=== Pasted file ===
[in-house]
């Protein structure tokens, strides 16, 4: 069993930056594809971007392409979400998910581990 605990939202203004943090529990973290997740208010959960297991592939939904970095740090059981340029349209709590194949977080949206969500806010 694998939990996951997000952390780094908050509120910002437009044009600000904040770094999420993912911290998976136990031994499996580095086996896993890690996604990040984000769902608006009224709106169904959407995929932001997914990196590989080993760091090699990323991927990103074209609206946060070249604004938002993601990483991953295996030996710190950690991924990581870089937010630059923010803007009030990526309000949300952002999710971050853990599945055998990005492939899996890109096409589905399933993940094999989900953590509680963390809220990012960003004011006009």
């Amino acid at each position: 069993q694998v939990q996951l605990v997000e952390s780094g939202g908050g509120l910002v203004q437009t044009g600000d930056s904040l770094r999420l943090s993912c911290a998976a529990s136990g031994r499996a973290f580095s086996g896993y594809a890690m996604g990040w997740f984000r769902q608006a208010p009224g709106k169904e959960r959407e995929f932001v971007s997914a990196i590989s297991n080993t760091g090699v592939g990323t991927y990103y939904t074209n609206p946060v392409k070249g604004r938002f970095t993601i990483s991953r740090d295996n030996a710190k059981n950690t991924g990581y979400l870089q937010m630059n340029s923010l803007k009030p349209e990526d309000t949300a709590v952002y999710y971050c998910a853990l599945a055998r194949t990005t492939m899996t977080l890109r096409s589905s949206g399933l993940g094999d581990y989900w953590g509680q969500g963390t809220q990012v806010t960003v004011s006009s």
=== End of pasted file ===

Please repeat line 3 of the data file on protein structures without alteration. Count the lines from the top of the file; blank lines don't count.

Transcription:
């Amino acid at each position: 069993q694998v939990q996951l605990v997000e952390s780094g939202g908050g509120l910002v203004q437009t044009g600000d930056s904040l770094r999420l943090s993912c911290a998976a529990s136990g031994r499996a973290f580095s086996g896993y594809a890690m996604g990040w997740f984000r769902q608006a208010p009224g709106k169904e959960r959407e995929f932001v971007s997914a990196i590989s297991n080993t760091g090699v592939g990323t991927y990103y939904t074209n609206p946060v392409k070249g604004r938002f970095t993601i990483s991953r740090d295996n030996a710190k059981n950690t991924g990581y979400l870089q937010m630059n340029s923010l803007k009030p349209e990526d309000t949300a709590v952002y999710y971050c998910a853990l599945a055998r194949t990005t492939m899996t977080l890109r096409s589905s949206g399933l993940g094999d581990y989900w953590g509680q969500g963390t809220q990012v806010t960003v004011s006009s």